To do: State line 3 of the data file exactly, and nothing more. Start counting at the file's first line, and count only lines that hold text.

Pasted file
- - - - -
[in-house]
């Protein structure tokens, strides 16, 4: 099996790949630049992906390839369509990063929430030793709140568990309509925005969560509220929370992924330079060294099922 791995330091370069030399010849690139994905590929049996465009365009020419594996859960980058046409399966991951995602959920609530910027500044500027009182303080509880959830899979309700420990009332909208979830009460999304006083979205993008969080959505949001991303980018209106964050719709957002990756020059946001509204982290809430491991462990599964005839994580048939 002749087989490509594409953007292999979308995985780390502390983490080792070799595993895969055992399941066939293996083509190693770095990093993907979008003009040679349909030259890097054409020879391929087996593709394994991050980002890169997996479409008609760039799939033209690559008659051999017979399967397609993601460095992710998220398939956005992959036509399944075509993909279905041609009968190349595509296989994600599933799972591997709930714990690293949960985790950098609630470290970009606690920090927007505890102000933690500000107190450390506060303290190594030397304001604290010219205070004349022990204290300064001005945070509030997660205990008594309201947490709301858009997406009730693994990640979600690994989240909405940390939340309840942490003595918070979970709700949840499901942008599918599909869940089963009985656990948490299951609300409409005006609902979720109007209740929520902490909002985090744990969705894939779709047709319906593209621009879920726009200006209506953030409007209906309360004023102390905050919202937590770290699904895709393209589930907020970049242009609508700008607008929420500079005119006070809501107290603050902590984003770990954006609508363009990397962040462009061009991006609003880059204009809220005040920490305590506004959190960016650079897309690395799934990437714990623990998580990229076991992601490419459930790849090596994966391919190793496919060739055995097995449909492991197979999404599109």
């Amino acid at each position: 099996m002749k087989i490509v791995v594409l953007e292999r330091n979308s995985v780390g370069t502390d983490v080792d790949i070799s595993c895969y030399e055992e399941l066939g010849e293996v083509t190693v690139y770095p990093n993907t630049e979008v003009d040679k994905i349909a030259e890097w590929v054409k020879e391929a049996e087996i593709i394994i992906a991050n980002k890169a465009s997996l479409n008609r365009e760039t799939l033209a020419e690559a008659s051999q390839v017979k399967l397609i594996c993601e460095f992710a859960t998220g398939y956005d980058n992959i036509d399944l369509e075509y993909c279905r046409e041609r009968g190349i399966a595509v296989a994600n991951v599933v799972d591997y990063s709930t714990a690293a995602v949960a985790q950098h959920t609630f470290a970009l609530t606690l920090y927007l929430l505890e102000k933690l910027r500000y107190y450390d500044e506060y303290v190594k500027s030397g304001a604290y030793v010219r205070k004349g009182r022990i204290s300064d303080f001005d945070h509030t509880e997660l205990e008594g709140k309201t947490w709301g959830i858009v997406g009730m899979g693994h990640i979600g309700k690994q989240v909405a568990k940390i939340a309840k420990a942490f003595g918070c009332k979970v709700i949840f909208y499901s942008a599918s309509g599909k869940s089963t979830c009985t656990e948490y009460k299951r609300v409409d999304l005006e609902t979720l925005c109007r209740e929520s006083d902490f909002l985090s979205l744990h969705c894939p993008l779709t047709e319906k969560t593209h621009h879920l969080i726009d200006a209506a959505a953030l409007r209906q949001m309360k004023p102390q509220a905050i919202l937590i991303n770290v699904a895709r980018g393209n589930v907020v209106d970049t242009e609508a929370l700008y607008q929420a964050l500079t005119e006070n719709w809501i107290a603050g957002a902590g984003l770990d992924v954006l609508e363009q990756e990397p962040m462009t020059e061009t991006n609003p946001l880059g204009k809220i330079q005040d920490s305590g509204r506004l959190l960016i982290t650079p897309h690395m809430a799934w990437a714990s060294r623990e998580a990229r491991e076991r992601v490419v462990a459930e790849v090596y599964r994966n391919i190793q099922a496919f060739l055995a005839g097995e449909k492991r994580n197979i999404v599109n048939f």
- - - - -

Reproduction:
């Amino acid at each position: 099996m002749k087989i490509v791995v594409l953007e292999r330091n979308s995985v780390g370069t502390d983490v080792d790949i070799s595993c895969y030399e055992e399941l066939g010849e293996v083509t190693v690139y770095p990093n993907t630049e979008v003009d040679k994905i349909a030259e890097w590929v054409k020879e391929a049996e087996i593709i394994i992906a991050n980002k890169a465009s997996l479409n008609r365009e760039t799939l033209a020419e690559a008659s051999q390839v017979k399967l397609i594996c993601e460095f992710a859960t998220g398939y956005d980058n992959i036509d399944l369509e075509y993909c279905r046409e041609r009968g190349i399966a595509v296989a994600n991951v599933v799972d591997y990063s709930t714990a690293a995602v949960a985790q950098h959920t609630f470290a970009l609530t606690l920090y927007l929430l505890e102000k933690l910027r500000y107190y450390d500044e506060y303290v190594k500027s030397g304001a604290y030793v010219r205070k004349g009182r022990i204290s300064d303080f001005d945070h509030t509880e997660l205990e008594g709140k309201t947490w709301g959830i858009v997406g009730m899979g693994h990640i979600g309700k690994q989240v909405a568990k940390i939340a309840k420990a942490f003595g918070c009332k979970v709700i949840f909208y499901s942008a599918s309509g599909k869940s089963t979830c009985t656990e948490y009460k299951r609300v409409d999304l005006e609902t979720l925005c109007r209740e929520s006083d902490f909002l985090s979205l744990h969705c894939p993008l779709t047709e319906k969560t593209h621009h879920l969080i726009d200006a209506a959505a953030l409007r209906q949001m309360k004023p102390q509220a905050i919202l937590i991303n770290v699904a895709r980018g393209n589930v907020v209106d970049t242009e609508a929370l700008y607008q929420a964050l500079t005119e006070n719709w809501i107290a603050g957002a902590g984003l770990d992924v954006l609508e363009q990756e990397p962040m462009t020059e061009t991006n609003p946001l880059g204009k809220i330079q005040d920490s305590g509204r506004l959190l960016i982290t650079p897309h690395m809430a799934w990437a714990s060294r623990e998580a990229r491991e076991r992601v490419v462990a459930e790849v090596y599964r994966n391919i190793q099922a496919f060739l055995a005839g097995e449909k492991r994580n197979i999404v599109n048939f």